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Is Texas a community property state?

On Behalf of | Jan 14, 2020 | Divorce, Property Division |

Whether you’ve been married for less than five years or more than twenty, divorce is a difficult and emotional undertaking. As you file for divorce, one of the biggest questions you may have is: how do we split our property?

Before you determine how to separate your most valuable assets, it’s essential to know how your state categorizes said assets. Texas is a community property state, which means everything you and your spouse have collected during your marriage belong to both of you. This is the property you will have to split between yourselves. These assets can be any of the following:

  • Money
  • Homes
  • Vehicles (such as cars and boats)
  • Businesses
  • Pension plans
  • Investments
  • Household items (such as furniture, artwork, etc.)

However, not all property is community property. There is also separate property.

If you and your spouse have been living separately before your divorce, anything you acquire individually during that separation may be separate property and, therefore, not eligible for division. Likewise, anything that you had already owned before your marriage is likely your separate property.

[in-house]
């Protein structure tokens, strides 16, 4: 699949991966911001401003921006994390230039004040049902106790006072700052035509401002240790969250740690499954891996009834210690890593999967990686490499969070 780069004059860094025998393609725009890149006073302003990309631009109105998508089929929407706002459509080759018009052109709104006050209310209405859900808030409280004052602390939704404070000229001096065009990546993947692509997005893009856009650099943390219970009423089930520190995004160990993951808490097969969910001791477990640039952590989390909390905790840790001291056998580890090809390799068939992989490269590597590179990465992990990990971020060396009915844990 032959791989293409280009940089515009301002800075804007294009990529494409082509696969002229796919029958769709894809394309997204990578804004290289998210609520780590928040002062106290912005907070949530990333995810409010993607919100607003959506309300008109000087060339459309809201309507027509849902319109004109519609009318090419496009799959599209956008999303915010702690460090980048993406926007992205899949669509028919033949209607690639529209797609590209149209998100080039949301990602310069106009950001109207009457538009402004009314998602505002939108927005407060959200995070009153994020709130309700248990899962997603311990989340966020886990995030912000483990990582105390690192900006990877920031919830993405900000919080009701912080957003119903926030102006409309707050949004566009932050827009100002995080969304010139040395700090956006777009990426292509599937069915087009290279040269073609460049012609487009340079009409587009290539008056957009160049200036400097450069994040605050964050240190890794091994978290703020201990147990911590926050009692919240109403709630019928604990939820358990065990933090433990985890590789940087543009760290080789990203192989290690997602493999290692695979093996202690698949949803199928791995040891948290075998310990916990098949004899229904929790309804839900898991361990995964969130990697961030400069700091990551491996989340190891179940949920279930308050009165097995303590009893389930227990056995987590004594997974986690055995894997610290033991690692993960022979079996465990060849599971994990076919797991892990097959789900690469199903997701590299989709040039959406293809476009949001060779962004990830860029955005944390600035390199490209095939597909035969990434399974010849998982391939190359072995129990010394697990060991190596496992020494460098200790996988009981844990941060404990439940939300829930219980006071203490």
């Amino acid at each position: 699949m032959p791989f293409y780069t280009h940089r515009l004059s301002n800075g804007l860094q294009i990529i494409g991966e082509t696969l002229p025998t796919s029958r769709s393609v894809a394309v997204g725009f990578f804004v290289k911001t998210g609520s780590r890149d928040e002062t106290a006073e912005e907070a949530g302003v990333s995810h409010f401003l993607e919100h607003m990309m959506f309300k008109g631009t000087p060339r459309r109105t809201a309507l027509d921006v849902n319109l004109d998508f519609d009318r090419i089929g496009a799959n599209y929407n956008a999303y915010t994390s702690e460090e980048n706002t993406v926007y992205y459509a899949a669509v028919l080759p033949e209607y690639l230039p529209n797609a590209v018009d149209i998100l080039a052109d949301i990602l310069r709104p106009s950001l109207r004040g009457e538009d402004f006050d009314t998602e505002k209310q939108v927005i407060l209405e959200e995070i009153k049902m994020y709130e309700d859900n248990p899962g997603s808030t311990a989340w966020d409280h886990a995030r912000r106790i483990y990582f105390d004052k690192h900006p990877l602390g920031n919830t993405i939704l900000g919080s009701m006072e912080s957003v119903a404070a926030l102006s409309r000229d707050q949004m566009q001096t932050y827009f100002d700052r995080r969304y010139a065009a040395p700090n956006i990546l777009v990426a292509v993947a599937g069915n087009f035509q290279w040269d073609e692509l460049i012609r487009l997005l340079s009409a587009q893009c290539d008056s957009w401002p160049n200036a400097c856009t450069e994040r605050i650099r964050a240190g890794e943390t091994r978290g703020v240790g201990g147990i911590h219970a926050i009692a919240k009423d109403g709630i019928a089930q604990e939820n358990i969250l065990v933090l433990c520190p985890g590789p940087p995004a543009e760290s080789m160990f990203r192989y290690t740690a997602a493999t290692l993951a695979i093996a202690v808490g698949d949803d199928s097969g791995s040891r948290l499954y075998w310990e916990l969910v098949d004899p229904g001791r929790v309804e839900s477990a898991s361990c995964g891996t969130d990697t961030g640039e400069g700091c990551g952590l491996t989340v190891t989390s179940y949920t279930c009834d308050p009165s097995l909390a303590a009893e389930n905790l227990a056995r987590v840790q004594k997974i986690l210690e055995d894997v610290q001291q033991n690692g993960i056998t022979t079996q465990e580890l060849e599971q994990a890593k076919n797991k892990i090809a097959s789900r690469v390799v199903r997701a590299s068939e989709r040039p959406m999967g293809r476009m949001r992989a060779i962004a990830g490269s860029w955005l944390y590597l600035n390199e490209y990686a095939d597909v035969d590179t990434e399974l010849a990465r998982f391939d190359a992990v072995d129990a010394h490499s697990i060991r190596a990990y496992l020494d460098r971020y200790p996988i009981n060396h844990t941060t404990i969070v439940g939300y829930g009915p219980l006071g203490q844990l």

Things to consider as you move forward

As you plan out your divorce, you will need to consider everything in your community property and decide who gets to keep what item. For example, together, you can agree that your spouse will keep the car, but you will keep the boat.

Property such as a home or retirement plan may be more difficult to split, so work with your spouse and your attorneys to determine the best option – otherwise, the court may decide for you. Typically, for community property states like Texas, the court will divide your collected assets in half equally.

If you want more control over your property division, it’s ideal to pursue an uncontested divorce, meaning that you and your spouse will agree on the terms and conditions together. An uncontested divorce is also typically less expensive, less complicated, and less likely to reach the court overall.

Understanding these basics of the property division in Texas can help you navigate the process more easily and make informed, judicious decisions.